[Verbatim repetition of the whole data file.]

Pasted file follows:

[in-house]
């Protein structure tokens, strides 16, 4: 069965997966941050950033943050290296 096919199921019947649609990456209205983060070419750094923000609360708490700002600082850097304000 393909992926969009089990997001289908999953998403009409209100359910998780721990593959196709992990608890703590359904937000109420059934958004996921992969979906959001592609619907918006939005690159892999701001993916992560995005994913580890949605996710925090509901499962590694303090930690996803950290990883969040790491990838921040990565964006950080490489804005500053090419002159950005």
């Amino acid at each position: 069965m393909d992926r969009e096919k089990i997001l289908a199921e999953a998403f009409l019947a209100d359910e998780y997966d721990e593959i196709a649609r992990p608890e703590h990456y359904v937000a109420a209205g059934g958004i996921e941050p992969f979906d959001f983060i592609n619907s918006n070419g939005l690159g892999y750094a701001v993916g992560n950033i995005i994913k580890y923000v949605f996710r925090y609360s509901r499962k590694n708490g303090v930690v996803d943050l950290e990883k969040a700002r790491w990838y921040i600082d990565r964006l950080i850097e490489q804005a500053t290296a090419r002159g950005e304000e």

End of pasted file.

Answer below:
[in-house]
């Protein structure tokens, strides 16, 4: 069965997966941050950033943050290296 096919199921019947649609990456209205983060070419750094923000609360708490700002600082850097304000 393909992926969009089990997001289908999953998403009409209100359910998780721990593959196709992990608890703590359904937000109420059934958004996921992969979906959001592609619907918006939005690159892999701001993916992560995005994913580890949605996710925090509901499962590694303090930690996803950290990883969040790491990838921040990565964006950080490489804005500053090419002159950005």
């Amino acid at each position: 069965m393909d992926r969009e096919k089990i997001l289908a199921e999953a998403f009409l019947a209100d359910e998780y997966d721990e593959i196709a649609r992990p608890e703590h990456y359904v937000a109420a209205g059934g958004i996921e941050p992969f979906d959001f983060i592609n619907s918006n070419g939005l690159g892999y750094a701001v993916g992560n950033i995005i994913k580890y923000v949605f996710r925090y609360s509901r499962k590694n708490g303090v930690v996803d943050l950290e990883k969040a700002r790491w990838y921040i600082d990565r964006l950080i850097e490489q804005a500053t290296a090419r002159g950005e304000e």